Throwback Thursday (15) October 11, 2012Posted by thehypermonkey in Uncategorized.
Tags: book talk, books, no lesser plea, reading, robert tanenbaum, throwback thursday
It’s the nature of book blogging to focus mainly on new releases, but there are thousands of great books out there that haven’t seen the “New Releases” shelf in years. We hope to be able to bring attention to some older titles that may not be at the top of the current bestseller list, but still deserve a spot in your To-Be-Read pile.
You don’t have to be a book blogger to participate! You can put up a Throwback Thursday post on your non-bookish blog; or if you don’t have a blog at all, just use the comments to tell us about a book you remember fondly.
Here’s how it works:
1. Pick any book released more than 5 years ago. Adult, YA, Children’s; doesn’t matter. Any great book will do.
2. Write up a short summary of the book (include the title, author, and cover art) and an explanation of why you love it. Make sure to link back to The Housework Can Wait and Never Too Fond of Books in your post.
3. Link up your post at The Housework Can Wait or Never Too Fond of Books.
4. Visit as many blogs as you can, reminisce about books you loved, and discover some “new” books for your TBR list!
Title: No Lesser Plea
Author: Robert Tanenbaum
Original Publication Date: May 1st 1987
From Publishers Weekly:
Tanenbaum has written an exceptionally good contemporary novel about the criminal justice system. Set in New York during the early ’70s, the book focuses on young, idealistic assistant D.A. Butch Karp and his conflicts with both a single criminal and the politicized bureaucracy that seemingly makes a travesty of justice. In his first murder case, Karp is prosecuting Mandeville Louis, a brilliant killer who has feigned insanity, hoping to protect himself from trial until the court system eventually forgets about him. But the determined Karp refuses to let Louis’s ruse succeed. While Karp is trying to put Louis behind bars, he is also caught up in the politics of the D.A.’s office as petty bureaucrats struggle for control of their turf and power. An attorney himself, Tanenbaum has infused this book with a strong collection of characters, a raunchy energy that crackles in the out-of-office lawyer talk and a basic sense of outrage at a system that is failing miserably.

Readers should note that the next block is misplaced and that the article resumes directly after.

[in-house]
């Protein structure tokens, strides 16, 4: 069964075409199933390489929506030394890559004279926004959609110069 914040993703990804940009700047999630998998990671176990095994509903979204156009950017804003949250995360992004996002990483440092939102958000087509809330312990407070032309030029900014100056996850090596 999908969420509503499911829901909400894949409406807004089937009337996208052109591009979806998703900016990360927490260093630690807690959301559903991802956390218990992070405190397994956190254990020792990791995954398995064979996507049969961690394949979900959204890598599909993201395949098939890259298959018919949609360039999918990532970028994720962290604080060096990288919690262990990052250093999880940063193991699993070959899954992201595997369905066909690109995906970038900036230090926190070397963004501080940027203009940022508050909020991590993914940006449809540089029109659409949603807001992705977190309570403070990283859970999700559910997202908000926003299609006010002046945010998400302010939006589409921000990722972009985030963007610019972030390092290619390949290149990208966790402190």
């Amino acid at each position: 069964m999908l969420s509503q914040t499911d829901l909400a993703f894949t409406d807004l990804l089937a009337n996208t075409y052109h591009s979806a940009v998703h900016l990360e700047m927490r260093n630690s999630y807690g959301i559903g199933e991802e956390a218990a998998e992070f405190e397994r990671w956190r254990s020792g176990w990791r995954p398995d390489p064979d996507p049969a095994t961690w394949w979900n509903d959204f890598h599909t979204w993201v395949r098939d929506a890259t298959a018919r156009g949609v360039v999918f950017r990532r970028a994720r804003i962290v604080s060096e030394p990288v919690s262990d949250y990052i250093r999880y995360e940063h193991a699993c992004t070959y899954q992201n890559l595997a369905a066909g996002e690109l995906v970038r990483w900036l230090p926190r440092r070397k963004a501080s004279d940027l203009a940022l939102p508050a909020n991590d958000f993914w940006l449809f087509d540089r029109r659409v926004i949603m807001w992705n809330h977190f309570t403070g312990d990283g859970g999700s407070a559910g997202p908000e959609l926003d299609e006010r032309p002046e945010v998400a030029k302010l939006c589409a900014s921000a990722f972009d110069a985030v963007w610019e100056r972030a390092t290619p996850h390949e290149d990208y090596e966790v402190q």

This is the first book in the Butch Karp series that now numbers at twenty-four novels. It’s a hugely successful series because of the colorful characters. Butch Karp is a Jewish prosecutor and Marlene Ciampi begins the series as a prosecutor herself. Their careers see them in various positions but their relationship remains rock solid. Eventually they have children and Tanenbaum manages to include them in the series as equally important characters as well.It’s a masterfully done series. I don’t normally read this genre so you know it’s special if I’m gushing about it. The plots are over the top but I read it for the characters not for the realism.
I was first introduced to it by my mother of all people. I was in between books and she was gushing about these books. I happened to pick it up for no good reason other then I was in the mood for something different. I’m so glad I did. If I hadn’t I would have really missed out on a really good thing.
In my room, I have a box full of Tanenbaum’s. My friend Kate gave them to me and I treasure them. Eventually I’ll reread the series. Eventually I’ll get to the new book.